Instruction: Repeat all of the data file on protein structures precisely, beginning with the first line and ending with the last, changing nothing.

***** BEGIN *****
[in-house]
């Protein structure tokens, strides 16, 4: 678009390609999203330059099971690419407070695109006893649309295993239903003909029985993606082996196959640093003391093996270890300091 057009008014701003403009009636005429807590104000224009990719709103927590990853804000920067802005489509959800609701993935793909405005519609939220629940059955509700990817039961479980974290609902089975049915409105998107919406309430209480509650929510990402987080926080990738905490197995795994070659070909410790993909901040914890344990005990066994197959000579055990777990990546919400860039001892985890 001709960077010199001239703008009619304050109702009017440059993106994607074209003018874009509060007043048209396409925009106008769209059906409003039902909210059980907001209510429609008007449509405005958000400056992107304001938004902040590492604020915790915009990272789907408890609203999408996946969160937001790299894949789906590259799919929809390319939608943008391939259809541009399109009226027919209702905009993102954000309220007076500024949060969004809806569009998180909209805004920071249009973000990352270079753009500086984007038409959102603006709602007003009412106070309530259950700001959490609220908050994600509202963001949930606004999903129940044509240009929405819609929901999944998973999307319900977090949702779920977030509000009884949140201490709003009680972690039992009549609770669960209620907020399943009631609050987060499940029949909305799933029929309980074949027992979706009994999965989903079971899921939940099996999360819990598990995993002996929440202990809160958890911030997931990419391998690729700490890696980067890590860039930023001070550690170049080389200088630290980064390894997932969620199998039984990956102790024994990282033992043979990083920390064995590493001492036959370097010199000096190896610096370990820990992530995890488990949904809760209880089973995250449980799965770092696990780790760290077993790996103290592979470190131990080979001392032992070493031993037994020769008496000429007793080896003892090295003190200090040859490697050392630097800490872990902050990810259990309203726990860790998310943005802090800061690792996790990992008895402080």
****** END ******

[in-house]
């Protein structure tokens, strides 16, 4: 678009390609999203330059099971690419407070695109006893649309295993239903003909029985993606082996196959640093003391093996270890300091 057009008014701003403009009636005429807590104000224009990719709103927590990853804000920067802005489509959800609701993935793909405005519609939220629940059955509700990817039961479980974290609902089975049915409105998107919406309430209480509650929510990402987080926080990738905490197995795994070659070909410790993909901040914890344990005990066994197959000579055990777990990546919400860039001892985890 001709960077010199001239703008009619304050109702009017440059993106994607074209003018874009509060007043048209396409925009106008769209059906409003039902909210059980907001209510429609008007449509405005958000400056992107304001938004902040590492604020915790915009990272789907408890609203999408996946969160937001790299894949789906590259799919929809390319939608943008391939259809541009399109009226027919209702905009993102954000309220007076500024949060969004809806569009998180909209805004920071249009973000990352270079753009500086984007038409959102603006709602007003009412106070309530259950700001959490609220908050994600509202963001949930606004999903129940044509240009929405819609929901999944998973999307319900977090949702779920977030509000009884949140201490709003009680972690039992009549609770669960209620907020399943009631609050987060499940029949909305799933029929309980074949027992979706009994999965989903079971899921939940099996999360819990598990995993002996929440202990809160958890911030997931990419391998690729700490890696980067890590860039930023001070550690170049080389200088630290980064390894997932969620199998039984990956102790024994990282033992043979990083920390064995590493001492036959370097010199000096190896610096370990820990992530995890488990949904809760209880089973995250449980799965770092696990780790760290077993790996103290592979470190131990080979001392032992070493031993037994020769008496000429007793080896003892090295003190200090040859490697050392630097800490872990902050990810259990309203726990860790998310943005802090800061690792996790990992008895402080």